A statistical test with a chi square obtained a p-value = 0.000 (p<0.05) which means there is a relationship of diabetes mellitus with stroke incidence. The value of OR = 1.60, 95% CI: 1.23-2.07, means that diabetes mellitus patients have a risk factor for stroke events. The value of OR = 1.60 means that respondents, who suffer from diabetes mellitus will be at risk of stroke 1.6 times compared to respondents, who are not DM.

Table 6 shows that respondents, who smoked suffered more strokes, [208 respondents (27.7%)], than those, who did not smoke, [131 (17.5%)], while non-smokers, who did not suffer stroke, [619 (82, 5%)], compared to those that suffered a stroke, [542 (72.3%)].

Table 2:
Distribution of respondent characteristics based on stroke incidence in South Sulawesi in 2017
Image for - Proxy Model of Comorbidities with Stroke Incident in South Sulawesi

Table 3:
Distribution of stroke risk variables in South Sulawesi in 2017
Image for - Proxy Model of Comorbidities with Stroke Incident in South Sulawesi

A statistical test with a chi square obtained a p-value = 0.000 (p<0.05), which means there is relation between smoking and stroke incident. Values of OR = 1.81 with 95% CI: 1.42-2.32 indicate that smoking is a risk factor for stroke incidence. Values of OR = 1.81 means that smokers are at risk of stroke 1.81 times compared to non-smokers.

Table 7 shows that respondents, who suffer from heart disease suffer more stroke, [148 (19,7%)], than those, who do not suffer stroke, [83 respondent (11,1%)], whereas respondents, who do not suffer from heart disease do not suffer more stroke, [667 (88,9%)], compared to those, who suffer stroke, [602 (88,9%)].

A statistical test with a chi square obtained a p-value = 0.000 (p<0.05), which indicates there is a relation between heart disease and stroke incidence. An OR = 1.98, 95% CI: 1.48-2.64, means that heart disease is a risk factor for stroke.

Table 4:
Risk of hypertension sufferers, who suffer stroke in South Sulawesi 2017
Image for - Proxy Model of Comorbidities with Stroke Incident in South Sulawesi

Table 5:
Large risk of diabetes mellitus sufferers, who suffer stroke in South Sulawesi 2017
Image for - Proxy Model of Comorbidities with Stroke Incident in South Sulawesi

Table 6:
Risk for stroke in smokers in South Sulawesi 2017
Image for - Proxy Model of Comorbidities with Stroke Incident in South Sulawesi

Table 7:
Risk of heart disease sufferers, who suffer from a stroke in South Sulawesi in 2017
Image for - Proxy Model of Comorbidities with Stroke Incident in South Sulawesi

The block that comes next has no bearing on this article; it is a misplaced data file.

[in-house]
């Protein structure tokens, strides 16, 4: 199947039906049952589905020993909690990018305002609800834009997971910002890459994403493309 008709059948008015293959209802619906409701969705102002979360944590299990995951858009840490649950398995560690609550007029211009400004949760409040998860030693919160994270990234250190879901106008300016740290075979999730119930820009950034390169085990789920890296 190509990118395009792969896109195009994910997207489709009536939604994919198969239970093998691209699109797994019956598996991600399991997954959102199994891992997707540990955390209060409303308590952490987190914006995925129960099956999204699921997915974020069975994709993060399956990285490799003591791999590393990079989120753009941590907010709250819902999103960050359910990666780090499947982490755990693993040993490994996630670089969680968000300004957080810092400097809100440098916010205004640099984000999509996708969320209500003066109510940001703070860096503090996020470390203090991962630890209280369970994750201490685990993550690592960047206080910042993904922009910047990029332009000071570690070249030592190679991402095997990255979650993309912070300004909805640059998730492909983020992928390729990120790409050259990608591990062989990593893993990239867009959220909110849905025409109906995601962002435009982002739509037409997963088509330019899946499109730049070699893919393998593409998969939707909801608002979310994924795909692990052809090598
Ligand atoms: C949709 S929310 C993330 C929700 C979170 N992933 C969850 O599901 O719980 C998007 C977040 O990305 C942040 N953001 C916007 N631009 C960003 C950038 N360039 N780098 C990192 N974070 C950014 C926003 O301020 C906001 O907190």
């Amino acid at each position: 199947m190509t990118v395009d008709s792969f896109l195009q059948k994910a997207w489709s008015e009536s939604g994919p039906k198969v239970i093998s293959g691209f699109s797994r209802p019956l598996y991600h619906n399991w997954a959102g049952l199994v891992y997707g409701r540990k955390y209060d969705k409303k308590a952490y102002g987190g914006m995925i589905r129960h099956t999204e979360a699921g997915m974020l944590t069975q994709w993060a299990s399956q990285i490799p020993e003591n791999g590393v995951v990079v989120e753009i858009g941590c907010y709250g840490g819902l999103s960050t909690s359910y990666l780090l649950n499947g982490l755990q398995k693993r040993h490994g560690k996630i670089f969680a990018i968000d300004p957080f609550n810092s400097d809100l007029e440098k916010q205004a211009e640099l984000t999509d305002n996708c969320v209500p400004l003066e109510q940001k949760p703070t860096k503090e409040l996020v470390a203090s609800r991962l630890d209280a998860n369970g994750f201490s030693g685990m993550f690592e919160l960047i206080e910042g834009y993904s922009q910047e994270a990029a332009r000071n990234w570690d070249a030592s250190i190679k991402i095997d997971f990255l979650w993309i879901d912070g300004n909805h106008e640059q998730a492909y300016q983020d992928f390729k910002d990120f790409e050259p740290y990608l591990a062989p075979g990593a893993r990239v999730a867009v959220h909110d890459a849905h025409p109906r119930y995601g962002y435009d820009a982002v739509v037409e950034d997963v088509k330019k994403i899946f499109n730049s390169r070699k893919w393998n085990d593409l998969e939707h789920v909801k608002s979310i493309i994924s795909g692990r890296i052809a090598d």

Table 8:
Big Risk of stress sufferers, who suffer Stroke in South Sulawesi 2017
Image for - Proxy Model of Comorbidities with Stroke Incident in South Sulawesi

The value of OR = 1.98 means that respondents, who suffer from heart disease will be at risk of stroke 1.98 times compared to respondents, who did not suffer from heart disease.

Table 8 shows that respondents, who suffer from stress suffer more stroke, [57 (7.6%)], than those, who do not suffer stroke, [52 (6.9%)], whereas respondents, who do not suffer more stress do not suffer stroke, [698 (93.1%)], compared with those, who do suffer stroke, [693 (92.4%)].

The results of a statistical test using a chi square obtained a p-value = 0.619 (p>0.05), which means there is no relationship between stress and the incidence of stroke. The value of OR = 1.10 with 95% CI: 0.75-1.63 means that stress is not a risk factor for stroke events. An OR = 1.10 means that stressful respondents will be at risk of stroke 1.6 times compared to non-stress responders.

The logistic regression test results show that the greatest risk factor for stroke is hypertension with an OR = 3.32 (Table 9).

Table 9:
Greatest risk factors for stroke in South Sulawesi in 2017
Image for - Proxy Model of Comorbidities with Stroke Incident in South Sulawesi

DISCUSSION

An established risk factor for stroke is elevated blood pressure with levels above 115/75 mm Hg and high blood pressure (BP) is the most important modifiable risk factor for stroke and is associated with 54% of stroke episodes worldwide. Socioeconomic deficiencies have proved to be a risk factor for both gastrointestinal immobilization (IGI) readmission and mortality. The literature has reported a link between socioeconomic deficiencies and the risk of re-enrollment after stroke7.